A Surprise Request to Screen Megan Leavey—Review

MEGAN LEAVEYRegal Cinema contacted me with the hopes of attending a prerelease screening of Megan Leavy. The invitation was not the standard film review request, as veterans were also invited to attend. Surrounded by heroes, my expectations quickly grew. I wondered if director Gabriela Cowperthwaite might be the next Oscar winning female director along side of Kathryn Bigelow (The Hurt Locker, Zero Dark Thirty).

Megan Leavey receives a wide release on June 9, 2017. The film is based on a true life story of a young Marine Corporal (Kate Mara: House of Cards, The Martian, Iron Man 2) whose unique discipline and bond with her military combat dog saved many lives during their 100 plus missions in Iraq.

While the film takes you on a journey with Leavey and Rex training to be warriors, and even highlights a few missions, the film is not a war movie.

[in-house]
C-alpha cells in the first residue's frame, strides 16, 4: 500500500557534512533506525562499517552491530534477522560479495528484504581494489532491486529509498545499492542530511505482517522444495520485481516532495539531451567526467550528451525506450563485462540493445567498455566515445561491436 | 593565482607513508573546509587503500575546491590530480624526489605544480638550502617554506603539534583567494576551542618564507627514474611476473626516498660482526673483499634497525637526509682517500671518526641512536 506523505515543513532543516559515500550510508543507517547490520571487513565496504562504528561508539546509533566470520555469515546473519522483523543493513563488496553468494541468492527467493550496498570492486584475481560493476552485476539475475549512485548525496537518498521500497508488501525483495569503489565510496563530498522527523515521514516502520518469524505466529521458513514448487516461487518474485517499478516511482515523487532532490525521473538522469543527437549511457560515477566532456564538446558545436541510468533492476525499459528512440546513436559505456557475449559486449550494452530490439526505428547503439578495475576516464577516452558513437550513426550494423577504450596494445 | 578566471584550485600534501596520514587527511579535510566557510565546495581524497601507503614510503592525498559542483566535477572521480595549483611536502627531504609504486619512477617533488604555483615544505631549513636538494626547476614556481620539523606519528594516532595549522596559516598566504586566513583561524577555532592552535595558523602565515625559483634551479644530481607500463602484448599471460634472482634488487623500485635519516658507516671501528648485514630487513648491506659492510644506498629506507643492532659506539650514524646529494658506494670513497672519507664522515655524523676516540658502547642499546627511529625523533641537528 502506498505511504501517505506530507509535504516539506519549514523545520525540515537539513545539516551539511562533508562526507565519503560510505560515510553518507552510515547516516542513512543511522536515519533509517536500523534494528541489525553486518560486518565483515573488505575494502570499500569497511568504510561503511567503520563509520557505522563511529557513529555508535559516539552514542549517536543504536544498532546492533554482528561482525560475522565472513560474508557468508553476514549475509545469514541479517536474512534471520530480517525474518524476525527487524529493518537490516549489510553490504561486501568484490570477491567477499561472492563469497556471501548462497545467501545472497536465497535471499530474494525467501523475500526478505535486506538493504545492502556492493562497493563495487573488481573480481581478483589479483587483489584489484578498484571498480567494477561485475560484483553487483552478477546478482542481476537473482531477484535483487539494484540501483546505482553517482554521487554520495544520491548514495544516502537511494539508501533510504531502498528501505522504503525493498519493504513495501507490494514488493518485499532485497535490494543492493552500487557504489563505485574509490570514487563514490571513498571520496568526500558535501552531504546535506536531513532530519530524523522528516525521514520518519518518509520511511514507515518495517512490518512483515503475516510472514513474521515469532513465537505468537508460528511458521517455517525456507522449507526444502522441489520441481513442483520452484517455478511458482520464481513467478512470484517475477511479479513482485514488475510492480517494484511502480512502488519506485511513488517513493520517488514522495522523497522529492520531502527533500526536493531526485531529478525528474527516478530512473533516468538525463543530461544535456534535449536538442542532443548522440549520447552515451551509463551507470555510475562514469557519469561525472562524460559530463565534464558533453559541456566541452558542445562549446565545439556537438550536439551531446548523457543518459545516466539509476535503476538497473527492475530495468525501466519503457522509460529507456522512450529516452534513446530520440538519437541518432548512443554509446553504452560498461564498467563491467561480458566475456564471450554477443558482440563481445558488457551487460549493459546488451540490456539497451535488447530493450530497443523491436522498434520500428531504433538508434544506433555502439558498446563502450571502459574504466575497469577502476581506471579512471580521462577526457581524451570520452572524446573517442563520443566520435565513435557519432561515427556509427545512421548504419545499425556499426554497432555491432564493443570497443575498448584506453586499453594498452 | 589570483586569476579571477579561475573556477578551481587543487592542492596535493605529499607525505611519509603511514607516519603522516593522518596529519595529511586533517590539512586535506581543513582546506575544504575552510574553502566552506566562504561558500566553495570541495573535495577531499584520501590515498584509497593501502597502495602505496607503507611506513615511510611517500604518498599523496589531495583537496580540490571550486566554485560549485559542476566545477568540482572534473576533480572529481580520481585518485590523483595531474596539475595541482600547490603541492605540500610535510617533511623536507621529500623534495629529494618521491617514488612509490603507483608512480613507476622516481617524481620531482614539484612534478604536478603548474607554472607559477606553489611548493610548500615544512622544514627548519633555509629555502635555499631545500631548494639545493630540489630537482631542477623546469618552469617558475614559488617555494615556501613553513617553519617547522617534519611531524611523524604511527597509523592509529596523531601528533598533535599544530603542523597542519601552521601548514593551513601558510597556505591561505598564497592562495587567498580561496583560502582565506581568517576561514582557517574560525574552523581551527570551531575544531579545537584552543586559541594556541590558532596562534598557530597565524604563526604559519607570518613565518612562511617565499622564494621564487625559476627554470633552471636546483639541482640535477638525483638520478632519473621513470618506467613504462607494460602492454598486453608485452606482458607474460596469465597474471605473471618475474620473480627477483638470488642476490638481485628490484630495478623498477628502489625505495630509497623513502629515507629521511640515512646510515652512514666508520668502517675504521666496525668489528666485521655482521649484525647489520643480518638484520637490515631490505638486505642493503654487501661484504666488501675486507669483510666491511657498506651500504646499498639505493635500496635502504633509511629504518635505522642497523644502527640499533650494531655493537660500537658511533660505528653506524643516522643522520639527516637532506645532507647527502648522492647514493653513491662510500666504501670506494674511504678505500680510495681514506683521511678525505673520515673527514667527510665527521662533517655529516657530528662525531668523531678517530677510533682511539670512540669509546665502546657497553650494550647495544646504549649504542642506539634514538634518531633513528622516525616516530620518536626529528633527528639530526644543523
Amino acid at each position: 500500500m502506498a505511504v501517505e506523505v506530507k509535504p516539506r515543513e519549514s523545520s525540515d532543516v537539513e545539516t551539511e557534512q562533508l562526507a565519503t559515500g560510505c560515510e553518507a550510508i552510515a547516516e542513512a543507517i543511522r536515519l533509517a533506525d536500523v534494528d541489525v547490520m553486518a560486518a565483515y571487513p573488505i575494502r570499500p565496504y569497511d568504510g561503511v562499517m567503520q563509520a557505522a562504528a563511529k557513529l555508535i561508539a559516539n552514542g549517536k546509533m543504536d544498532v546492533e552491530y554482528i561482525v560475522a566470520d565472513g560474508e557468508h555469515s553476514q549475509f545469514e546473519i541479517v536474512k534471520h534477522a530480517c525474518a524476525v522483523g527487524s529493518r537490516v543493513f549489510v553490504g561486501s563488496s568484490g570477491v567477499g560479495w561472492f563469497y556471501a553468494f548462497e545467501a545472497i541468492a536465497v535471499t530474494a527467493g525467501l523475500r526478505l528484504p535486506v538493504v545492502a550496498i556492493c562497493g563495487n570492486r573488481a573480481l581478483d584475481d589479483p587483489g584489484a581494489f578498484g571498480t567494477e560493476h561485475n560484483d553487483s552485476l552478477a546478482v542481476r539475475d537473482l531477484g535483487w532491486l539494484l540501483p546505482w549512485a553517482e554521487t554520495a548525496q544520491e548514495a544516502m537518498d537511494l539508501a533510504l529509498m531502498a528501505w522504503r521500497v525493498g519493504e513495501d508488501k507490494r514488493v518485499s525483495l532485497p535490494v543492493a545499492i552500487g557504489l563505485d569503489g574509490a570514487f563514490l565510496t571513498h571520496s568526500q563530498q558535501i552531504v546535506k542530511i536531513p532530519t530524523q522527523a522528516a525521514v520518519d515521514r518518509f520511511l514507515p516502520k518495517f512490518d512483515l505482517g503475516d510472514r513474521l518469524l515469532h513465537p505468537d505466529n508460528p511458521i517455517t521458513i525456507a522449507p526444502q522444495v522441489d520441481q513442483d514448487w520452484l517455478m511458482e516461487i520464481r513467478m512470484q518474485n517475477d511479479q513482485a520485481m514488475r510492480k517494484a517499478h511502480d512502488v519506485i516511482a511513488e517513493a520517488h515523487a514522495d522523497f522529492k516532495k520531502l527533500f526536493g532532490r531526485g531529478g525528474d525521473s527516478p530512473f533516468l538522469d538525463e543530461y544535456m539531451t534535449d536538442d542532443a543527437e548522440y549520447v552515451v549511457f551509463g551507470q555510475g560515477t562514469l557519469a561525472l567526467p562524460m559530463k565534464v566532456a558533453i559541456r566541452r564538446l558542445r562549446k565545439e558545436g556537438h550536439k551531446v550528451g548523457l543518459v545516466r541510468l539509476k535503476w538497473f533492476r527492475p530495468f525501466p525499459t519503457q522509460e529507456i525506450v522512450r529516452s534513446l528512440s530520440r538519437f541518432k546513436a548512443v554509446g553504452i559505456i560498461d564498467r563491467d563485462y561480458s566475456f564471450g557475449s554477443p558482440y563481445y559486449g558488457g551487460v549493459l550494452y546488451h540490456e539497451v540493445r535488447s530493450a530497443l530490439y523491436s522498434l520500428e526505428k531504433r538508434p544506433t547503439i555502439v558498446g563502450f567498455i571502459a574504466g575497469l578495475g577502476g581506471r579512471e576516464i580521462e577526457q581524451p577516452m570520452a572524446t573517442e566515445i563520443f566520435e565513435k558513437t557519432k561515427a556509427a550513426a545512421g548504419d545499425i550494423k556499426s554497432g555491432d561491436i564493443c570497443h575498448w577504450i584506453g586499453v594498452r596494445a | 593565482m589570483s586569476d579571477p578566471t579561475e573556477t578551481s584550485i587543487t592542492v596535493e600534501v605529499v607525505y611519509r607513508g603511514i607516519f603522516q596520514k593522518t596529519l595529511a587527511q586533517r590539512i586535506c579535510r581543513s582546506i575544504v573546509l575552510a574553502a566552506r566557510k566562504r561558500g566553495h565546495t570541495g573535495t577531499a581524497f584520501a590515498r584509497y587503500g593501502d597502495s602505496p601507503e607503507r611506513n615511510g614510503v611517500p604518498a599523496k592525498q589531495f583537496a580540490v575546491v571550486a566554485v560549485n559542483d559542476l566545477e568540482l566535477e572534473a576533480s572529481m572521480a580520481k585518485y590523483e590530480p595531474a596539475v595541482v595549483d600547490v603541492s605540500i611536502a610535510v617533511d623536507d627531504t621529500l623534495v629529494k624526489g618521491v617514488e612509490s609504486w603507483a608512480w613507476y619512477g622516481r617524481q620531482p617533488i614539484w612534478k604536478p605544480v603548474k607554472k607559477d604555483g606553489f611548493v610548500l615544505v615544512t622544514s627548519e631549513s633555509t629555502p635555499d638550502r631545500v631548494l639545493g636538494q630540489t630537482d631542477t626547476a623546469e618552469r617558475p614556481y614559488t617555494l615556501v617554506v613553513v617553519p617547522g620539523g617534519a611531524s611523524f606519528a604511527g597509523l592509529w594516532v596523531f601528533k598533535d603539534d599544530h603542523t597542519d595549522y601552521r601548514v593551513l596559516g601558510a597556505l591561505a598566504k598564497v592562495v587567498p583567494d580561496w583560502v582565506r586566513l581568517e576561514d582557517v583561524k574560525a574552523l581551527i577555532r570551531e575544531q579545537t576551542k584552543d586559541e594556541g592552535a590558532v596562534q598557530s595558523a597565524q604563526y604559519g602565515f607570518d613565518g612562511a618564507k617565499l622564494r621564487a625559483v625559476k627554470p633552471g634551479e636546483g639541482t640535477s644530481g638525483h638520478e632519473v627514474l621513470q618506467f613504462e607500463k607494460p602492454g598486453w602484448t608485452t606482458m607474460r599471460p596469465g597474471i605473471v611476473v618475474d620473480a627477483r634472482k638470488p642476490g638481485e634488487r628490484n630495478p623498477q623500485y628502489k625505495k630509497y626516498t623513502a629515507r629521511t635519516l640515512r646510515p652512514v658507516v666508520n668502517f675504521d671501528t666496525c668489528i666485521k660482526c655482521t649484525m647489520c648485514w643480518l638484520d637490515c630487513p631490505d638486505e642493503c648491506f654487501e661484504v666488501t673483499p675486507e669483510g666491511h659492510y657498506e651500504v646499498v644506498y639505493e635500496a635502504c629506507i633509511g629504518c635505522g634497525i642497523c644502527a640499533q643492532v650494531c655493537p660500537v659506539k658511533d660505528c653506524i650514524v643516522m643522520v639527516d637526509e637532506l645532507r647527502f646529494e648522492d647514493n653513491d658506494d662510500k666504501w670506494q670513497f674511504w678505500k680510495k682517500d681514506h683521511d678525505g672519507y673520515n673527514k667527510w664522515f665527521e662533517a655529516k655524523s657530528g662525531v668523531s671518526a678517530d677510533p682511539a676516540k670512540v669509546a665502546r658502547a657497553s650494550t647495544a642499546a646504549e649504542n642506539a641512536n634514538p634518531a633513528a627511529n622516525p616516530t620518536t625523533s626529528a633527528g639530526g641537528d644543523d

“I think of Megan Leavey as a relationship movie about someone learning to value themselves by virtue of valuing and caring about something else,” said director Gabriela Cowperthwaite.

Known for her documentaries on the protection of animals, Cowperthwaite made sure the audience experienced what the dogs and their partners work through during their bomb sniffing duties.

MEGAN LEAVEYThe film opens with Leavey living a hot mess of a life. She runs away from it by joining the Marines. Through a series of circumstances, Leavey is assigned to partner with Rex, her military German shepherd. They train hard together and build a relationship that helps Leavey understand what love and devotion is about.